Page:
I wanted to dip my toe into the waters of indie with a non-fiction book as well as a short story anthology so I would know what was involved in production and to build up my contacts for service providers. My upcoming full-length novel project will be more about learning promotion. I’ve got loads of personal bookmarks for service providers, but the marketing side of the business needed work on my part. I’ve created a Self-Pub Resource tab on my YA blog-Fringe Dweller. I hope to update it as I go along. For now it encompasses review sites for digital books. That resource tab will be a work in progress as I go.

Basically, here are the indie production costs as I see them:

1.) Edits: $500-$1800+ – This is a tough one to estimate, but important. I’ve seen this cost higher, depending on if you need a book doctor or not. It depends on how much work needs to be done and who you use as editor. A good editor is worth their weight in sales, so shop wisely. Beta readers will only get you so far. Having said that, I’ve had some good and terrible copy editors on my traditionally published books. Being traditionally pubbed does NOT guarantee you will get a good one. At least with indie books, you can make the decision on who to use on current and future projects. 

For this project I used authors/editors Alicia Dean and Kathy Wheeler. They helped with formatting and editing and made that effort painless and fun.
 

2.) Cover $150-400 – This range depends if you are doing a version for print or just digital. The print design costs more because it involves the design of a spine and back cover. You can do a cheaper cover by merely paying for one digital image from iStock or some other provider and add font and do it yourself graphically (not recommended), but a cover needs to look good on a thumbnail and a bad design can kill sales. On BLOOD SCORE, I used Croco Designs and love Frauke Spanuth, the designer. I’ve used her for blog header designs and bookmarks and now covers. She’s a German designer who works for publishers too. Her costs are reasonable on all fronts and she’s easy to work with and fast, but there are many cover designers out there now. Look through portfolios to find one you like.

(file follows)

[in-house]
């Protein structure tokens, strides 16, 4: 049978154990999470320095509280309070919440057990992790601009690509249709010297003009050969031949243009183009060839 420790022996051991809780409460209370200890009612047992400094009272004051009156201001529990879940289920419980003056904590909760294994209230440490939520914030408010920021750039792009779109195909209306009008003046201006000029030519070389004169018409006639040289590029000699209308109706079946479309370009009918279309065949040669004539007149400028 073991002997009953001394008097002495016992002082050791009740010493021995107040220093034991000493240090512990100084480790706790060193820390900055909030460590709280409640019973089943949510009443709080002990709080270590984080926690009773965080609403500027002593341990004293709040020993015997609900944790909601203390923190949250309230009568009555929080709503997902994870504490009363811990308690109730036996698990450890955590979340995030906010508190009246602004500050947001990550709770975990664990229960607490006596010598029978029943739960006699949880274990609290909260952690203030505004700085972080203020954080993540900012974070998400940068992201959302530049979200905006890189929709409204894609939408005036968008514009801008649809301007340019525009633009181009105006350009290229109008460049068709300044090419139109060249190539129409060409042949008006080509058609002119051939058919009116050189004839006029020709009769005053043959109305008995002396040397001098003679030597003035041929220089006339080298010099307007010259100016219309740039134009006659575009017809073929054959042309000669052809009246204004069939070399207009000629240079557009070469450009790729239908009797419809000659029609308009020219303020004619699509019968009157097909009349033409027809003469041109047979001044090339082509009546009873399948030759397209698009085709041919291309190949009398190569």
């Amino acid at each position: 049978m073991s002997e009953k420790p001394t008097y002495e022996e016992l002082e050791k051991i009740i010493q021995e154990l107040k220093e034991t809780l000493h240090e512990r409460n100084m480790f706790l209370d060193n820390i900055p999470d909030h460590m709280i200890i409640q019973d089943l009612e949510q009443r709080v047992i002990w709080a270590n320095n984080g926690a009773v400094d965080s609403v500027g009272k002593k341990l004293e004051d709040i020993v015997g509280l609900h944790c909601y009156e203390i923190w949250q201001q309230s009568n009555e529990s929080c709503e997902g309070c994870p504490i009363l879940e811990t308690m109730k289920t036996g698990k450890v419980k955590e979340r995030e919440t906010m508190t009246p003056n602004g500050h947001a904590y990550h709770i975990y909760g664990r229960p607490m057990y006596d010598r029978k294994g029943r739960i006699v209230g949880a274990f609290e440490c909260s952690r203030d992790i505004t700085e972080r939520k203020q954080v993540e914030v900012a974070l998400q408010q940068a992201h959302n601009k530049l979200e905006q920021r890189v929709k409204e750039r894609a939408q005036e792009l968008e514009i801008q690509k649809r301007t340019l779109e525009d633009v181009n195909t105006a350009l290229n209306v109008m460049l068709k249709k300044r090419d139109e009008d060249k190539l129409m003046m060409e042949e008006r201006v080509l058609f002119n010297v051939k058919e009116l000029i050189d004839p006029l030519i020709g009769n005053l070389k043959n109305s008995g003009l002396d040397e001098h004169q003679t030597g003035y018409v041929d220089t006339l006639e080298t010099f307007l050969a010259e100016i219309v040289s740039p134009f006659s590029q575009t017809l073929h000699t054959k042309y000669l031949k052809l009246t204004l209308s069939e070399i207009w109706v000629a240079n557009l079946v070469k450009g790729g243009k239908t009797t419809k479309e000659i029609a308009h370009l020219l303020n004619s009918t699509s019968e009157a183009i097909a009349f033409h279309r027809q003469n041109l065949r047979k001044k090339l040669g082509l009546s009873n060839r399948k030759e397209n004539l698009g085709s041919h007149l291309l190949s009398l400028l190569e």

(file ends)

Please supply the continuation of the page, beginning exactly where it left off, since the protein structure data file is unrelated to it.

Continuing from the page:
3.) Formatting $100-150 – You can do this yourself, but I’ve never tried it. There are software programs, but haven’t tried that either

4.) Promotion $50-Whatever – This is totally up to you. There are many free sites that promo ebooks now (that are focused on ereaders), but there are also bundlers who will charge you $50 or so to post promo to 45 sites, etc. I’m hoping to try this with BLOOD SCORE.

5.) ISBN #s – this is an investment for future books. I bought 10 numbers, which keeps the cost down. I think the individual book price is higher to retain your own ISBN#, or you can use the one that Amazon or others assign you for free, but I prefer to have control of my own ISBNs. So this ISBN cost can cost you nothing, unless you decide you want control like I did. So spread $250 across ten books if you retain your own ISBNs.